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Lori Healey McCormick Place
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McCormick Place Chief Resigns

Lori Healey, CEO of the Metropolitan Pier & Exposition Authority, has submitted her resignation, effective Oct. 18. The agency, generally known as McPier, runs McCormick Place. Healey, 59, was a top lieutenant to former Mayor Richard M. Daley and later Mayor Rahm Emanuel. Among other jobs, she was the city’s planning director and an executive with the group formed to pursue Chicago’s bid for the 2016 Summer Olympics. She became McPier CEO in April 2015.

McPier Chief Financial Officer Larita Clark will take over as acting CEO on a temporary basis while the agency looks for a permanent successor.

“I have been extremely privileged to serve the MPEA board,” Healey says. “Leaving the campus and the team will be bittersweet but I am extremely proud of what we have been able to accomplish and deliver for our customers, and consequently for the taxpayers of the city and state.”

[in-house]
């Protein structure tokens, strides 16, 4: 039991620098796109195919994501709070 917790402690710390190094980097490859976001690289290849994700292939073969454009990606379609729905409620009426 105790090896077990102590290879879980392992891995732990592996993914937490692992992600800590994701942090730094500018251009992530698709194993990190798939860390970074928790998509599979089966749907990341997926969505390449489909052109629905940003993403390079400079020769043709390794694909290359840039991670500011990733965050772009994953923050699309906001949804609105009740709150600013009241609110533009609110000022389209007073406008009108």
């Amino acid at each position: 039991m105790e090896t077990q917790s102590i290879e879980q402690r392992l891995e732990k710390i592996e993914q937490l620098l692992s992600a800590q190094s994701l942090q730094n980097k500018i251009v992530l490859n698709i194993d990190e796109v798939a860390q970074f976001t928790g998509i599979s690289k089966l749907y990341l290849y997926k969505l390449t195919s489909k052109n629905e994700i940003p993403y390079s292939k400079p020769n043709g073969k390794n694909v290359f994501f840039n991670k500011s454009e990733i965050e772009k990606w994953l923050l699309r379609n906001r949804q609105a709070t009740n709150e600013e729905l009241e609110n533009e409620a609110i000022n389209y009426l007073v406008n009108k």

Healey’s departure is the latest of a series in which the heads of major city business-development have moved on. Public relations executive Glenn Eden was named to succeed Desiree Rogers as chairman of Choose Chicago, the city’s tourism- and convention-promotion agency, and Mellody Hobson succeeded Michael Sacks as vice chair of World Business Chicago, a public/private corporate recruitment unit. Mayor Lori Lightfoot chairs WBC, but almost all of its business runs through the vice chairman.

A spokeswoman for Lightfoot said Healey’s resignation was not requested. In a statement released by McPier, Lightfoot hailed her as a “tireless advocate” for Chicago and credited her with helping achieve “record growth in tourism” in recent years. However, the two did clash earlier this year when Healey tried to push a bill in Springfield to pay for construction of a new building on the McCormick Place campus by extending an existing restaurant tax that now covers downtown to a much broader part of the city, as far north as Irving Park, south to Pershing Road, from the lake west to Western Avenue. Lightfoot opposed that plan, saying it had been developed without her input, and it ended up dying.

This story originally appeared on https://www.chicagobusiness.com/greg-hinz-politics

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